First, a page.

For decades, Dartmouth students have rubbed the nose of a bust in the Hopkins Center for the Arts for luck, but they might not all know the story behind this beloved Dartmouth custom.
Commissioned by the College trustees, the bust was created in 1968 by South African-born sculptor Thomas Bayliss Huxley-Jones during his second artist’s residency at Dartmouth. It depicts Warner Bentley, who came to Dartmouth in 1928 to direct the College’s theater program.
Bentley, who directed more than 200 theatrical productions on campus, was influential in the opening of the Hopkins Center and became its first director, in addition to his longtime post as a lecturer in the Department of English. During his time at the College, he received an honorary master of arts degree, and in 1991, Dartmouth awarded him the inaugural Presidential Medal for Outstanding Leadership and Achievement.
In 1969, after 41 years at Dartmouth, Bentley retired, a milestone that was covered in the pages of Variety, which noted that Bentley helped establish the Hopkins Center. In a letter to the Valley News, Bentley wrote, “What a great time we all had watching this wonderful community grow and prosper in its contribution to the arts and to academic tradition.”
In his honor, the Hopkins Center instituted the Bentley fellows membership program, which supports the mission-driven study, creation, and presentation of the arts at the Hop.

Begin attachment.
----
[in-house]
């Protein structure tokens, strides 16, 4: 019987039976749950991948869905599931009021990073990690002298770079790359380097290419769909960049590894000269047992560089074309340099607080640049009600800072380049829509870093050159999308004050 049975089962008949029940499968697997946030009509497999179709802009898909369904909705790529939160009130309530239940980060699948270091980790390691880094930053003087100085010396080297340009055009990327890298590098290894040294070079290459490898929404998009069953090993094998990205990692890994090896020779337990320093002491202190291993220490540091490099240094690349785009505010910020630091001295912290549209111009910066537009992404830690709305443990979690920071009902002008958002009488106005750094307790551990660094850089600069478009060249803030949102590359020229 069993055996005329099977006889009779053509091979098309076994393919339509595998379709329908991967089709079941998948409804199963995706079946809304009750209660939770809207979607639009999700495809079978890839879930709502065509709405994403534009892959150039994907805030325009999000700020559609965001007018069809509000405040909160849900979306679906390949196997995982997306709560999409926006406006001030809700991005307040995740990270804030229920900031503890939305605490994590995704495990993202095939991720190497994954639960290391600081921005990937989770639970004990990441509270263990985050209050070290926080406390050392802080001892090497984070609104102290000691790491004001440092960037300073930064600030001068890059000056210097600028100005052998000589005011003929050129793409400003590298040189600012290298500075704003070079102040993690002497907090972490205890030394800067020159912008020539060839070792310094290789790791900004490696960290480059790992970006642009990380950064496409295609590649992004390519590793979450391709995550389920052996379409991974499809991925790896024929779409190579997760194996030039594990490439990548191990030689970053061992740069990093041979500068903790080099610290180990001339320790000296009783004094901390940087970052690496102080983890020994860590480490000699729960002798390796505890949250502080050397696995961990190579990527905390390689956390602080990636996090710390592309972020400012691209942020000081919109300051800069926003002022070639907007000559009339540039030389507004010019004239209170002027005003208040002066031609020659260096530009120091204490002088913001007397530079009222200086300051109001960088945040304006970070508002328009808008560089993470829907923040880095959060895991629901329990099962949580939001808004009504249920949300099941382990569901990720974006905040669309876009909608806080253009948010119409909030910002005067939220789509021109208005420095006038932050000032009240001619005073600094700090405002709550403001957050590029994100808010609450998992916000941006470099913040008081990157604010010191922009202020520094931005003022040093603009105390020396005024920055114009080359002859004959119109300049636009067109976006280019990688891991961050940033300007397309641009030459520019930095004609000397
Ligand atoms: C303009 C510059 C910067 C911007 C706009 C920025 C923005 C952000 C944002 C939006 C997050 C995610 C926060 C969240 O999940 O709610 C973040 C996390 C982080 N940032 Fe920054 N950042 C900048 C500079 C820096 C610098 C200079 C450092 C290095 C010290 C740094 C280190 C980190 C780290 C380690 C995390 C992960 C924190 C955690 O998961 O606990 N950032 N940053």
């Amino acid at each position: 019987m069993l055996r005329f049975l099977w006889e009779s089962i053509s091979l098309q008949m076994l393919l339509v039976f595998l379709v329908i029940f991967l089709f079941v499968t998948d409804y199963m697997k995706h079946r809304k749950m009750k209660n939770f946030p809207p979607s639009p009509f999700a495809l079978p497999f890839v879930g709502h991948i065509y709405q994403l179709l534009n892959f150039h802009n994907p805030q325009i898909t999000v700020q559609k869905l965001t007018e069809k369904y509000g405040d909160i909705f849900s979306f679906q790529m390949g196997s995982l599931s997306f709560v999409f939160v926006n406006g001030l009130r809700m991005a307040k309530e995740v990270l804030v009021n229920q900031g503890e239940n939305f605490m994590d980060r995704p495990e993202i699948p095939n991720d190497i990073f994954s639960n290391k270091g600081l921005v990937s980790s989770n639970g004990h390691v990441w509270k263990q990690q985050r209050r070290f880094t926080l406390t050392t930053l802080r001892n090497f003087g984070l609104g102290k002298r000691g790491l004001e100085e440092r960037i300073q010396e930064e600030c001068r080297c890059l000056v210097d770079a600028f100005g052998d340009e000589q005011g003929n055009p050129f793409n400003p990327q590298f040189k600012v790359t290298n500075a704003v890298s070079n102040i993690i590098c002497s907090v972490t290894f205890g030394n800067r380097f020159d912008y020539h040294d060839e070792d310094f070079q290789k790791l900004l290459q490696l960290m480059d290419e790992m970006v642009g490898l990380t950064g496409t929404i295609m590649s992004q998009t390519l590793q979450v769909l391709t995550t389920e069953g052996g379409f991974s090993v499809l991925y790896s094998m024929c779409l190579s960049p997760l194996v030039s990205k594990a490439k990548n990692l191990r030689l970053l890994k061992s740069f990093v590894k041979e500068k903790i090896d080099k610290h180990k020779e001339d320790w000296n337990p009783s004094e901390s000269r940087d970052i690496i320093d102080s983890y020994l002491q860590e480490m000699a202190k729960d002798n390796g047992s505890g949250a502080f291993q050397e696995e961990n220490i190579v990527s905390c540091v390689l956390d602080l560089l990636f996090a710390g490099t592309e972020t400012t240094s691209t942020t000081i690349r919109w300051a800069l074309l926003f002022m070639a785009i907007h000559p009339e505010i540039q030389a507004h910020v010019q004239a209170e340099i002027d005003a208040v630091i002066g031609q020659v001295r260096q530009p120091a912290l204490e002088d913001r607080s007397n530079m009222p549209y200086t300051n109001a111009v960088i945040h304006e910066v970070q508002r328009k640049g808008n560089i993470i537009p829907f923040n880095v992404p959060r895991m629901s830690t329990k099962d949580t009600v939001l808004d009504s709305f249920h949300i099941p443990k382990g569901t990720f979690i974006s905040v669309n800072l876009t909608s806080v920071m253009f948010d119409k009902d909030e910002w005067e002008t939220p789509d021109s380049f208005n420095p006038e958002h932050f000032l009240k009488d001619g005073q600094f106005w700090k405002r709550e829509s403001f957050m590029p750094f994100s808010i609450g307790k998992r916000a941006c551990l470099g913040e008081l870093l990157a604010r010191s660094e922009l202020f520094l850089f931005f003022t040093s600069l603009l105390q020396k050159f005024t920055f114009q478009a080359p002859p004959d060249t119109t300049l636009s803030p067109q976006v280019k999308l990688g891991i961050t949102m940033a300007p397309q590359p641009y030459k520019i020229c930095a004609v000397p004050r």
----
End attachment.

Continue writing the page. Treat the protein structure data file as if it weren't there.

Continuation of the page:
At Bentley’s retirement party, he was presented with the bust. Since then, countless hands have rubbed the bust’s nose for good luck, wearing away the patina on the sculpture’s nose and revealing the bronze underneath.
But Dartmouth’s nose-rubbing tradition didn’t begin with the Bentley bust. Since the early 1930s, students have rubbed the nose of another bust, this one in Dartmouth Library’s Baker-Berry Library. It is of Dean Craven Laylock, Class of 1896, who is most famous for demanding that Theodor Geisel, Class of ’25, end his relationship with humor magazine The Dartmouth Jack-O-Lantern, leading the student to adopt the moniker of “Seuss,” an early version of his famous pen name, Dr. Seuss.
However, rubbing the nose of the Bentley bust became students’ preferred method of seeking good luck soon after it was installed. The custom even spurred a theater group composed of Dartmouth alumni and aptly named Bentley’s Nose, and gained national attention when it was mentioned by Grey’s Anatomy character Meredith Grey in an episode of the show, produced by Shonda Rhimes ’91.
Today, the Bentley bust is situated across from the Jaffe-Friede Gallery, just around the corner from the entrance to the Warner Bentley Theater, also named in Bentley’s honor.
Julie Bonette can be reached at Julie.Bonette@dartmouth.edu.